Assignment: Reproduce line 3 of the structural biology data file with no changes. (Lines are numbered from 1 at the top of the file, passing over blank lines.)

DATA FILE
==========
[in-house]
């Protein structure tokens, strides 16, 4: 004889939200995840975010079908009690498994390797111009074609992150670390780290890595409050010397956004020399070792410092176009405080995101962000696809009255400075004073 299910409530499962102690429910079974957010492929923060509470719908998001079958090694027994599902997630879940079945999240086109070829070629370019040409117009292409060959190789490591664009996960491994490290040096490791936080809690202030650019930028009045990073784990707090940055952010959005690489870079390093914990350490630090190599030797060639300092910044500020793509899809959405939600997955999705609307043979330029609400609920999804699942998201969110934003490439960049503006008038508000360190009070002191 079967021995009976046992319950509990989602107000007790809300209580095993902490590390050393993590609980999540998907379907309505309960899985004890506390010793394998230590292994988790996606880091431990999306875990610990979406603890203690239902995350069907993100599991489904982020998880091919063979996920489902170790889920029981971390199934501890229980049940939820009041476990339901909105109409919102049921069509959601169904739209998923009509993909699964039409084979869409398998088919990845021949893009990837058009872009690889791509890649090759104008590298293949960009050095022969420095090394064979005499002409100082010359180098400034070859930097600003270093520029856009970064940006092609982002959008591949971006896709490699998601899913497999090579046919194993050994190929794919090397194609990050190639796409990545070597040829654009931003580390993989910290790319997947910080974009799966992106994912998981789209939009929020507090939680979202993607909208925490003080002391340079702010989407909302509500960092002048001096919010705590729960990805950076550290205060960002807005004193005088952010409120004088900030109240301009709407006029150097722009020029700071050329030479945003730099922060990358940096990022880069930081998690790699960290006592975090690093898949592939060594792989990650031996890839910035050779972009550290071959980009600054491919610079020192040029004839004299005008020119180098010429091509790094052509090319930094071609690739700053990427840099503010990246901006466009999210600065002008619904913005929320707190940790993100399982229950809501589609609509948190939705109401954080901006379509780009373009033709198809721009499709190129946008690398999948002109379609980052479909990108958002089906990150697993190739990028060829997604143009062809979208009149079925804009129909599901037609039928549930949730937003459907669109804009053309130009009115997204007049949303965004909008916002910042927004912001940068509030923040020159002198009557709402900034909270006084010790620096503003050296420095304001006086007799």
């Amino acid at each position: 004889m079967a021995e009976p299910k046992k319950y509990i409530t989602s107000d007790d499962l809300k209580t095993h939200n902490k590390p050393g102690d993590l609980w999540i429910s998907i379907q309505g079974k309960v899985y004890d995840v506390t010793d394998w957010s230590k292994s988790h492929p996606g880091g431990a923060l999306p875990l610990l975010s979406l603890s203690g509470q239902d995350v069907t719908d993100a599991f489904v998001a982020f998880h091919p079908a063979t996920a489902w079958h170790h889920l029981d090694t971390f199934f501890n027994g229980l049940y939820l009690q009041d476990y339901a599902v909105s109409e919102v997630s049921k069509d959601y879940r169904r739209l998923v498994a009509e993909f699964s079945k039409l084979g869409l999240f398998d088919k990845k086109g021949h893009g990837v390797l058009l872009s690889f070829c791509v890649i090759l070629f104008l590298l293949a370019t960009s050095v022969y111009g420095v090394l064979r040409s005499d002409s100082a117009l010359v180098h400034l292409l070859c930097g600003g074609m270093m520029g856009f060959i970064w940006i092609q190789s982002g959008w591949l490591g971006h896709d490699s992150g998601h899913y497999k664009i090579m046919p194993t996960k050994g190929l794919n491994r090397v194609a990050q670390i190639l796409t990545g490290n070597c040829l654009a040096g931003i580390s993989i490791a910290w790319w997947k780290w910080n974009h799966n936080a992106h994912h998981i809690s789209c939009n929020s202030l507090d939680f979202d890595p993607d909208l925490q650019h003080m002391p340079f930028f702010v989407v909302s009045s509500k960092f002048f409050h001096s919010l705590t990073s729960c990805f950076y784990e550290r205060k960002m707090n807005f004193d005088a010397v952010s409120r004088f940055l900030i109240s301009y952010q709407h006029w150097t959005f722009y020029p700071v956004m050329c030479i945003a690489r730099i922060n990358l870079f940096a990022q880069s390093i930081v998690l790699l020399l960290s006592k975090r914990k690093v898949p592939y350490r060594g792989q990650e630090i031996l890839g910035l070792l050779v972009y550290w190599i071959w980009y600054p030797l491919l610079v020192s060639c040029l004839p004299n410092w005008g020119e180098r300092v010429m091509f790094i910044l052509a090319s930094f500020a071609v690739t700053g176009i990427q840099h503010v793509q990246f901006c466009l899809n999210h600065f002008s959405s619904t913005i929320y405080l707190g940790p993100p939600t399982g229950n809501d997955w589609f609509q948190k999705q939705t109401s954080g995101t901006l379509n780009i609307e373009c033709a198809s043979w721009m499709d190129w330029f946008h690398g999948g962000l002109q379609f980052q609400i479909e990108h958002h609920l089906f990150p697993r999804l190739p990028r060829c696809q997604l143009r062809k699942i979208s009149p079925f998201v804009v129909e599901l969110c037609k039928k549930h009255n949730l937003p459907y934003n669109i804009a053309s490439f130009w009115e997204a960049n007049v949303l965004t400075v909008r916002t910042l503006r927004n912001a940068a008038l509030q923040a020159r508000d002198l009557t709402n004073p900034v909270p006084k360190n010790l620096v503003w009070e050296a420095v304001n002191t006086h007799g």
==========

């Amino acid at each position: 004889m079967a021995e009976p299910k046992k319950y509990i409530t989602s107000d007790d499962l809300k209580t095993h939200n902490k590390p050393g102690d993590l609980w999540i429910s998907i379907q309505g079974k309960v899985y004890d995840v506390t010793d394998w957010s230590k292994s988790h492929p996606g880091g431990a923060l999306p875990l610990l975010s979406l603890s203690g509470q239902d995350v069907t719908d993100a599991f489904v998001a982020f998880h091919p079908a063979t996920a489902w079958h170790h889920l029981d090694t971390f199934f501890n027994g229980l049940y939820l009690q009041d476990y339901a599902v909105s109409e919102v997630s049921k069509d959601y879940r169904r739209l998923v498994a009509e993909f699964s079945k039409l084979g869409l999240f398998d088919k990845k086109g021949h893009g990837v390797l058009l872009s690889f070829c791509v890649i090759l070629f104008l590298l293949a370019t960009s050095v022969y111009g420095v090394l064979r040409s005499d002409s100082a117009l010359v180098h400034l292409l070859c930097g600003g074609m270093m520029g856009f060959i970064w940006i092609q190789s982002g959008w591949l490591g971006h896709d490699s992150g998601h899913y497999k664009i090579m046919p194993t996960k050994g190929l794919n491994r090397v194609a990050q670390i190639l796409t990545g490290n070597c040829l654009a040096g931003i580390s993989i490791a910290w790319w997947k780290w910080n974009h799966n936080a992106h994912h998981i809690s789209c939009n929020s202030l507090d939680f979202d890595p993607d909208l925490q650019h003080m002391p340079f930028f702010v989407v909302s009045s509500k960092f002048f409050h001096s919010l705590t990073s729960c990805f950076y784990e550290r205060k960002m707090n807005f004193d005088a010397v952010s409120r004088f940055l900030i109240s301009y952010q709407h006029w150097t959005f722009y020029p700071v956004m050329c030479i945003a690489r730099i922060n990358l870079f940096a990022q880069s390093i930081v998690l790699l020399l960290s006592k975090r914990k690093v898949p592939y350490r060594g792989q990650e630090i031996l890839g910035l070792l050779v972009y550290w190599i071959w980009y600054p030797l491919l610079v020192s060639c040029l004839p004299n410092w005008g020119e180098r300092v010429m091509f790094i910044l052509a090319s930094f500020a071609v690739t700053g176009i990427q840099h503010v793509q990246f901006c466009l899809n999210h600065f002008s959405s619904t913005i929320y405080l707190g940790p993100p939600t399982g229950n809501d997955w589609f609509q948190k999705q939705t109401s954080g995101t901006l379509n780009i609307e373009c033709a198809s043979w721009m499709d190129w330029f946008h690398g999948g962000l002109q379609f980052q609400i479909e990108h958002h609920l089906f990150p697993r999804l190739p990028r060829c696809q997604l143009r062809k699942i979208s009149p079925f998201v804009v129909e599901l969110c037609k039928k549930h009255n949730l937003p459907y934003n669109i804009a053309s490439f130009w009115e997204a960049n007049v949303l965004t400075v909008r916002t910042l503006r927004n912001a940068a008038l509030q923040a020159r508000d002198l009557t709402n004073p900034v909270p006084k360190n010790l620096v503003w009070e050296a420095v304001n002191t006086h007799g």